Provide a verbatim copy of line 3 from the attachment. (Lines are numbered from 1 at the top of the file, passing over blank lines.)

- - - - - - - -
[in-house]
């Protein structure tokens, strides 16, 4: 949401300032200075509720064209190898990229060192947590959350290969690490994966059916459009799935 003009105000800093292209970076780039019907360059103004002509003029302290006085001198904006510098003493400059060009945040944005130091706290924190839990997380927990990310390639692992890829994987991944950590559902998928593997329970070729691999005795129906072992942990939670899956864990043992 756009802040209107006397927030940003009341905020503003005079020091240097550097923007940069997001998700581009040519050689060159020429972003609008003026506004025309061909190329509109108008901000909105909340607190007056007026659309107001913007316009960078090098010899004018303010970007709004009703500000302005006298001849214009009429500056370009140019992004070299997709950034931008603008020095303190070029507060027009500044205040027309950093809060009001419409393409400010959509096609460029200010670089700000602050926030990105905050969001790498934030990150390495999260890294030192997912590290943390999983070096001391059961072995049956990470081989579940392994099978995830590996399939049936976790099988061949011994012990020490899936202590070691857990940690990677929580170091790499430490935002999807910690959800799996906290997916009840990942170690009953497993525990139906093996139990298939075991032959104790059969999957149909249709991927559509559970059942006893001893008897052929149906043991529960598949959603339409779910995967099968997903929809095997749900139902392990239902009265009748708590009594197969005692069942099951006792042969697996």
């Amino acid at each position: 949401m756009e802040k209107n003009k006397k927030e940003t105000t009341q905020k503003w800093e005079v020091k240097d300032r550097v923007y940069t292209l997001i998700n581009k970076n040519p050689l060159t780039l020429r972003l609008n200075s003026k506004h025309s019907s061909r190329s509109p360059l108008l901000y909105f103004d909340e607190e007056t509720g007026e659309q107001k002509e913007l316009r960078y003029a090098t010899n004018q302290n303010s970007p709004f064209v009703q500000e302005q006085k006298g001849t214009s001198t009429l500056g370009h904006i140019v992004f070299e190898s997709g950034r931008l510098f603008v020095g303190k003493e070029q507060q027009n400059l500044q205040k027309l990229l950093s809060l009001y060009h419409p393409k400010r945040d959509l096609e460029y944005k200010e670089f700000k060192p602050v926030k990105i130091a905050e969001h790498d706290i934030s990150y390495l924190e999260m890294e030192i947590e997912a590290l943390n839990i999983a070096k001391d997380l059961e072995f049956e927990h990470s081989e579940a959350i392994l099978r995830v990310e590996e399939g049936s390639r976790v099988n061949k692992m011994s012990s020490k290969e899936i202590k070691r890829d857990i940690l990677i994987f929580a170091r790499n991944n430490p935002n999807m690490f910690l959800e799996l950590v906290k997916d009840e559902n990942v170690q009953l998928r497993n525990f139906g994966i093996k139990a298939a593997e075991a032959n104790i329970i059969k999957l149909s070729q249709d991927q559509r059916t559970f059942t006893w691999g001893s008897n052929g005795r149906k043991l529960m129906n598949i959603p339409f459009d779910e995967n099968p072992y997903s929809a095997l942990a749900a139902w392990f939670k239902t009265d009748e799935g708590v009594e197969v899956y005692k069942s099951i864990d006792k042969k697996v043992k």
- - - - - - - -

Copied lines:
């Amino acid at each position: 949401m756009e802040k209107n003009k006397k927030e940003t105000t009341q905020k503003w800093e005079v020091k240097d300032r550097v923007y940069t292209l997001i998700n581009k970076n040519p050689l060159t780039l020429r972003l609008n200075s003026k506004h025309s019907s061909r190329s509109p360059l108008l901000y909105f103004d909340e607190e007056t509720g007026e659309q107001k002509e913007l316009r960078y003029a090098t010899n004018q302290n303010s970007p709004f064209v009703q500000e302005q006085k006298g001849t214009s001198t009429l500056g370009h904006i140019v992004f070299e190898s997709g950034r931008l510098f603008v020095g303190k003493e070029q507060q027009n400059l500044q205040k027309l990229l950093s809060l009001y060009h419409p393409k400010r945040d959509l096609e460029y944005k200010e670089f700000k060192p602050v926030k990105i130091a905050e969001h790498d706290i934030s990150y390495l924190e999260m890294e030192i947590e997912a590290l943390n839990i999983a070096k001391d997380l059961e072995f049956e927990h990470s081989e579940a959350i392994l099978r995830v990310e590996e399939g049936s390639r976790v099988n061949k692992m011994s012990s020490k290969e899936i202590k070691r890829d857990i940690l990677i994987f929580a170091r790499n991944n430490p935002n999807m690490f910690l959800e799996l950590v906290k997916d009840e559902n990942v170690q009953l998928r497993n525990f139906g994966i093996k139990a298939a593997e075991a032959n104790i329970i059969k999957l149909s070729q249709d991927q559509r059916t559970f059942t006893w691999g001893s008897n052929g005795r149906k043991l529960m129906n598949i959603p339409f459009d779910e995967n099968p072992y997903s929809a095997l942990a749900a139902w392990f939670k239902t009265d009748e799935g708590v009594e197969v899956y005692k069942s099951i864990d006792k042969k697996v043992k």